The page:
Can my dad stay in the house?

Get Legal Help Today

 Secured with SHA-256 Encryption

Can my dad stay in the house?

My father lived with my grandparents. His last remaining parent died yesterday. My dad paid all bills in the house for 17 years and was offered the house numerous times but he declined. My 2 uncles came to him today and said they wanted him out within 30 days. Does he have any legal way of staying in the house for now? Again he paid all bills, etc. My grandma took out a second mortgage years ago and dad was also paying that.

Asked on March 30, 2019 under Estate Planning, Pennsylvania

Answers:

SJZ, Member, New York Bar / FreeAdvice Contributing Attorney

Answered 2 years ago | Contributor

Paying bills while living in a home gives you no right to the home: either you paid them for your own benefit (so you could live there) or you paid them as a gift to the owners (his parents), but in neither event is any right to the home or to continue to reside in it created. Similarly, living in someone else's home with their permission creates no continuing right to stay there.
What is happening to the home--who inherits it? And who is the executor (if there is a will) or the personal representative (if no will), since that person has legal authority over the home, subject to having to use that authority in accordance with who will inherit.
There are several possibilities: if there is a will and the home was left solely to your father, then he cannot be removed, since the home is to go to him, and removing him would be inconsistent with that.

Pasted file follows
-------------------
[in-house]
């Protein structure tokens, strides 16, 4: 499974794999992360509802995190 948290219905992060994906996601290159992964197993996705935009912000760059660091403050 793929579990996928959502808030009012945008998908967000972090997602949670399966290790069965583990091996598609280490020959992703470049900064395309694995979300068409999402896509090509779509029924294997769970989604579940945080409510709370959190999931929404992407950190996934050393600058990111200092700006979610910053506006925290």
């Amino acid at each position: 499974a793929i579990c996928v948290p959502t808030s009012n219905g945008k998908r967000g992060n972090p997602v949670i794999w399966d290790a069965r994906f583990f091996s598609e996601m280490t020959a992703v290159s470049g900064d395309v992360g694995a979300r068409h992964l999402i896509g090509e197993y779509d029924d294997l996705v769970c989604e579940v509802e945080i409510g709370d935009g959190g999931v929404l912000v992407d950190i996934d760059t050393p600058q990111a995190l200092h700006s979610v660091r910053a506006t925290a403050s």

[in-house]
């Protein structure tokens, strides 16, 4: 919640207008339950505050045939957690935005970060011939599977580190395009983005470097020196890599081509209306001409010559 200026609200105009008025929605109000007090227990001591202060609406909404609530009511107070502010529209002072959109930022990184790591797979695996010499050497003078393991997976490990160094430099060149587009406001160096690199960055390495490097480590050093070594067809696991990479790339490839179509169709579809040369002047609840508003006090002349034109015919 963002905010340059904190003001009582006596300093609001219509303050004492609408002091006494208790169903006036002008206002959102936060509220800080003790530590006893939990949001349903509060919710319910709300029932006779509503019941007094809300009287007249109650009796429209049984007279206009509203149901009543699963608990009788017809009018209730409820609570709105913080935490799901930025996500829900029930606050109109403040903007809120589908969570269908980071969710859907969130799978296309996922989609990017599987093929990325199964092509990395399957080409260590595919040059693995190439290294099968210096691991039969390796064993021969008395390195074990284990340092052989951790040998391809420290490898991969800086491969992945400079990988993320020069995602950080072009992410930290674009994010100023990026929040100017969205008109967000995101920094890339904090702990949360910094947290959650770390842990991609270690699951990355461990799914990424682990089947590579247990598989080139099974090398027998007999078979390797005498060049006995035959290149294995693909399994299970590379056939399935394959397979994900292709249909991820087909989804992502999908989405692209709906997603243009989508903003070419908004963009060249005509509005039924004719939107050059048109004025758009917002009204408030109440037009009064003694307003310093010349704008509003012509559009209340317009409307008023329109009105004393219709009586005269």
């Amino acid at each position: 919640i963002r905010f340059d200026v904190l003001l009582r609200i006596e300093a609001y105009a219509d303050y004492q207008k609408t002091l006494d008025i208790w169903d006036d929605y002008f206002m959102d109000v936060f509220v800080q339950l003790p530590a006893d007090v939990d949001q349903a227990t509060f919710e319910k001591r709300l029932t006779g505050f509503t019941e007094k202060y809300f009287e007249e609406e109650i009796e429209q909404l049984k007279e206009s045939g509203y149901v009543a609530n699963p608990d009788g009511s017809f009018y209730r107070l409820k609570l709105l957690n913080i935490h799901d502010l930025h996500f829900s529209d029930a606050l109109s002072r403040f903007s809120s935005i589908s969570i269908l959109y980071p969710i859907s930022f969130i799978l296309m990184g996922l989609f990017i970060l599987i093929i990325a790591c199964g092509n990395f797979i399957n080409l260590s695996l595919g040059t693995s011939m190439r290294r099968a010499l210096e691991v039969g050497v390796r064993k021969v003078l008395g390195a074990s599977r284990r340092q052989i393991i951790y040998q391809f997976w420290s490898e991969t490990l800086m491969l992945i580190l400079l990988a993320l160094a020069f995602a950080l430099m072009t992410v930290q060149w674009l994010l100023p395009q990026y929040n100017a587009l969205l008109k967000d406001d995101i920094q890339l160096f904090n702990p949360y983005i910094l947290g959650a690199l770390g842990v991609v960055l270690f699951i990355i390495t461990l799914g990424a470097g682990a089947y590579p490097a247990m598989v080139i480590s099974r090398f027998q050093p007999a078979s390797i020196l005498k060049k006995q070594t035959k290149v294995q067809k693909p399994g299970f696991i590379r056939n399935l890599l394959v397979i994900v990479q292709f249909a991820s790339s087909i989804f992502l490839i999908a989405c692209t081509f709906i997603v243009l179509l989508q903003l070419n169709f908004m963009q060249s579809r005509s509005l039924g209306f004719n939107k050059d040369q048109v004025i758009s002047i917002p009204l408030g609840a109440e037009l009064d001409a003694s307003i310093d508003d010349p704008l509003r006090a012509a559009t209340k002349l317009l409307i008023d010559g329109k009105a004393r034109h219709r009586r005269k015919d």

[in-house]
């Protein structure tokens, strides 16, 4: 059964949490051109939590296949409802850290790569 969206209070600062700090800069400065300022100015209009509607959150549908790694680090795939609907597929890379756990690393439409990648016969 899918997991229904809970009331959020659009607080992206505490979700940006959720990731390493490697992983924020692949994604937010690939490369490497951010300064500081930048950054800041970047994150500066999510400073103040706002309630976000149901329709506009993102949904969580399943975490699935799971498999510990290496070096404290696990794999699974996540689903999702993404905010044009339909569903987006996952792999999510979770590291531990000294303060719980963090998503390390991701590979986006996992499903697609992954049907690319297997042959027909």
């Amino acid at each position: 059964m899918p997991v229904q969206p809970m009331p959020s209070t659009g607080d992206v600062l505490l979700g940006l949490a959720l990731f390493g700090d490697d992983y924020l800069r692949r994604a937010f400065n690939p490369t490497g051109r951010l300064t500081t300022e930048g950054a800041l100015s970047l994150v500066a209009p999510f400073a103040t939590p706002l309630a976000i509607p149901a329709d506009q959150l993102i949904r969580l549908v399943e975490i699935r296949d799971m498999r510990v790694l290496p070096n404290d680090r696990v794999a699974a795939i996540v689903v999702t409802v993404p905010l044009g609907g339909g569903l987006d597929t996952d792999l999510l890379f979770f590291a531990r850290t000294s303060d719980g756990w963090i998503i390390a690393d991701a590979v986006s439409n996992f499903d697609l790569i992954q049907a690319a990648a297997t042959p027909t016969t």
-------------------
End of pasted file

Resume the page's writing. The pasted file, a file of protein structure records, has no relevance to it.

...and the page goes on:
On the other hand, if either the will leaves the home to all three children, or there is no will and so all three inherit under "intestate succession" (the rules for who gets what when there is no will), then the executor or personal representative may remove him to sell the home and split the proceeds among those who inherit (since money can be shared or split in a way that a physical house cannot be).
If there is a will and your father is NOT inheriting the home in any way (e.g. it was left to other people or charities, not him), he clearly also can be removed.
So the answer to your questions depends on who is inheriting, and who is in the meantime administrating the estate.
 


IMPORTANT NOTICE: The Answer(s) provided above are for general information only. The attorney providing the answer was not serving as the attorney for the person submitting the question or in any attorney-client relationship with such person. Laws may vary from state to state, and sometimes change. Tiny variations in the facts, or a fact not set forth in a question, often can change a legal outcome or an attorney's conclusion. Although AttorneyPages.com has verified the attorney was admitted to practice law in at least one jurisdiction, he or she may not be authorized to practice law in the jurisdiction referred to in the question, nor is he or she necessarily experienced in the area of the law involved. Unlike the information in the Answer(s) above, upon which you should NOT rely, for personal advice you can rely upon we suggest you retain an attorney to represent you.

Get Legal Help Today

Find the right lawyer for your legal issue.

 Secured with SHA-256 Encryption